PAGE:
Need some advice! Please help!

I already ordered a HT Omega Clario II because I am a jackass. I spent $155 on the bad boy. It was an impulse buy... regret it very much already!

But the good news is that it's not installed, it hasn't even arrived! So here is my question to everyone: since the main reason for my having a nice sound card is music and video games, is the Clario II an excellent choice? I see a lot of people recommending the Asus Xonar DX but is that card really better even though it's normally $100 cheaper? What justifies the price of the Clario II?

What makes this much more difficult than usual is that I can't find any professional reviews on sound cards! Very tough for me to do my own research when I am so ignorant on these facts. I would appreciate any help, thanks in advance.

Speakers are Logitec Z5500s and I plan to use analog cables.
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  1. It's price is not that much different from the ASUS Xonar Essence STX models.
    And it's probably a very good match for your Logitech Z-5500 THX speaker system.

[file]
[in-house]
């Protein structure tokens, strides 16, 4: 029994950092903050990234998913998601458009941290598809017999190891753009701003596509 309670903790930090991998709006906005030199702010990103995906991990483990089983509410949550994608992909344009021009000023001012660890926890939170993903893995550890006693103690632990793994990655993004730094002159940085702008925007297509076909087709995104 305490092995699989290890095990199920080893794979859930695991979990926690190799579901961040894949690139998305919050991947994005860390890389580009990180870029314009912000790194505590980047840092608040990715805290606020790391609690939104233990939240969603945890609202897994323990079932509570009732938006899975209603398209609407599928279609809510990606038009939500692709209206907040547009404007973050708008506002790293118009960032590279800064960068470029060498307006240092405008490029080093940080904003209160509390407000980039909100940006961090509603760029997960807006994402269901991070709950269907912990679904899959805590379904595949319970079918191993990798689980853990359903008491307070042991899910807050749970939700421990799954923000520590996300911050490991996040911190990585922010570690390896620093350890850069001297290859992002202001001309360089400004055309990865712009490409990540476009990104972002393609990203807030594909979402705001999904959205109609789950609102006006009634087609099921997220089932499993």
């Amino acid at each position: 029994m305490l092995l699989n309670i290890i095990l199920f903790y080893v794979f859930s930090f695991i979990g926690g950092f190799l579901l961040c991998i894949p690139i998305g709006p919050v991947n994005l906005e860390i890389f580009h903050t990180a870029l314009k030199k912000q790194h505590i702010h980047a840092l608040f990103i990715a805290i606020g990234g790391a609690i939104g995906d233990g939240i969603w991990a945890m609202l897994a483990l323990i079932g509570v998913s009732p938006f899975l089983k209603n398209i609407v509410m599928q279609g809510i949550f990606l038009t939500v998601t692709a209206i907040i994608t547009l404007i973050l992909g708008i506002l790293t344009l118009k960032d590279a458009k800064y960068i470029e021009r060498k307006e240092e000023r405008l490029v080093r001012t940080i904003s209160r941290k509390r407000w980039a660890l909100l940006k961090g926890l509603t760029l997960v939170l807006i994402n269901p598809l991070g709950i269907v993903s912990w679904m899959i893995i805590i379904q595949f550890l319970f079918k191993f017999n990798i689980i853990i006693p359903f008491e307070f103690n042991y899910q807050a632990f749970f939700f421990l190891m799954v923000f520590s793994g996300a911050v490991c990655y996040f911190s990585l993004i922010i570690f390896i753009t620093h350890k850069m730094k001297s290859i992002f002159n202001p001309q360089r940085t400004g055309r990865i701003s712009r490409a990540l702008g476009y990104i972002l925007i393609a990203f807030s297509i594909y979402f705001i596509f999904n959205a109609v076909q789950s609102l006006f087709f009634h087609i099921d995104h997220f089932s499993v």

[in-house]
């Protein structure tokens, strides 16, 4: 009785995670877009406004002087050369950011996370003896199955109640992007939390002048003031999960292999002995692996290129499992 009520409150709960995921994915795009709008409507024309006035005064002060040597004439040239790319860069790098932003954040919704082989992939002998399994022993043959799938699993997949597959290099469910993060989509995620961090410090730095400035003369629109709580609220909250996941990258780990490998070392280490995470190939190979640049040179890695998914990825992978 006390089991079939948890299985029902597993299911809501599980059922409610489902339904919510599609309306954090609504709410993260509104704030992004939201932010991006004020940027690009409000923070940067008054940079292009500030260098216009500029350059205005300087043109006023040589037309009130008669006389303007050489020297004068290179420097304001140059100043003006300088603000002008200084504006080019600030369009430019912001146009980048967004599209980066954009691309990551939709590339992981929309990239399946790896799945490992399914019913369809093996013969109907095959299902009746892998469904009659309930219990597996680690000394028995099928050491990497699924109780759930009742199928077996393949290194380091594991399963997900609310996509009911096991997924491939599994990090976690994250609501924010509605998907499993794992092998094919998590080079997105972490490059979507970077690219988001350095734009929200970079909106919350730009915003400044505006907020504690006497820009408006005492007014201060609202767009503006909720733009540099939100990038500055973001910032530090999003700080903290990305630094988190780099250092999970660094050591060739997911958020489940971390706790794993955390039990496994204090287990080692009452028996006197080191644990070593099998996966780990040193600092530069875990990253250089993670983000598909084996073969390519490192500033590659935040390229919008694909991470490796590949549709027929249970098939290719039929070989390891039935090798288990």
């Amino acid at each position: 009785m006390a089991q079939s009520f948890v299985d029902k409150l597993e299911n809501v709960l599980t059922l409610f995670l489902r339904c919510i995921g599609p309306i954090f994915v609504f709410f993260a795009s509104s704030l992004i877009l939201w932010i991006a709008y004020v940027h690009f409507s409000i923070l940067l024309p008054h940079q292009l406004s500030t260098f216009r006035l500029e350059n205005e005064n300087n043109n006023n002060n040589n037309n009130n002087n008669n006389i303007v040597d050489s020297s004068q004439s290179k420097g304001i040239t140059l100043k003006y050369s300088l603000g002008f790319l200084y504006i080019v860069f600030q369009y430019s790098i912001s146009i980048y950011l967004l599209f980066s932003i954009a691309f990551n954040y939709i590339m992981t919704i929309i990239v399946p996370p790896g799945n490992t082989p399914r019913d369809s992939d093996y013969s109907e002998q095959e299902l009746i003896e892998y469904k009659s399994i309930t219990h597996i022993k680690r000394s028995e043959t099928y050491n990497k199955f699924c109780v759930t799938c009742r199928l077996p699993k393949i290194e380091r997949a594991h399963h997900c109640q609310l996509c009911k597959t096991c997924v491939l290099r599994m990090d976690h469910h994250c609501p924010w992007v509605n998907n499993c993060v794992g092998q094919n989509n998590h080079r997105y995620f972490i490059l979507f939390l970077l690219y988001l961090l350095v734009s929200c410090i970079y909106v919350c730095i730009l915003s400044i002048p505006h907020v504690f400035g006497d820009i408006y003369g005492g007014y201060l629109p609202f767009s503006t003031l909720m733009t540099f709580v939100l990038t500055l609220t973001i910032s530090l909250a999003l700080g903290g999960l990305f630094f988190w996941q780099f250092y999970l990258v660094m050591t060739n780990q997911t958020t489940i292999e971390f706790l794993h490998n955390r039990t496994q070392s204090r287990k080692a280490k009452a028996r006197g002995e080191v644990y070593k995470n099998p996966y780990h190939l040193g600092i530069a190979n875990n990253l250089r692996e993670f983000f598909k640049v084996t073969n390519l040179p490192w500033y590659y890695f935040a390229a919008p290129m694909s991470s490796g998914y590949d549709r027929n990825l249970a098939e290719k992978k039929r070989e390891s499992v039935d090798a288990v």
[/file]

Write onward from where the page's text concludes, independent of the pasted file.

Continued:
Claro II hasnt been out that long which might explain the missing independent reviews.
  2. Thanks for the quick response. So you're saying the STX is better than the Clario II?

    I imagine the STX is better than the D1 or DX from Xonar as well?
  3. At around $150 you're getting into the price range of stand-alone component receivers.
    As opposed to a upscale PC audio card.

    What motherboard are you using?
  4. The ASRock Extreme6.

    You think I am better off saving money and getting The D1 or DX? I am NOT an audio expert by any means. Just want something that is gonna sound awesome in games and music, that's all.
  5. ASRock A75 Extreme6
    ASRock X79 Extreme6
    ASRock Z77 Extreme6
    ASRock P67 Extreme6


    Looks like most (but not all) models have Optical S/PDIF Out for connection audio to home theater equipment.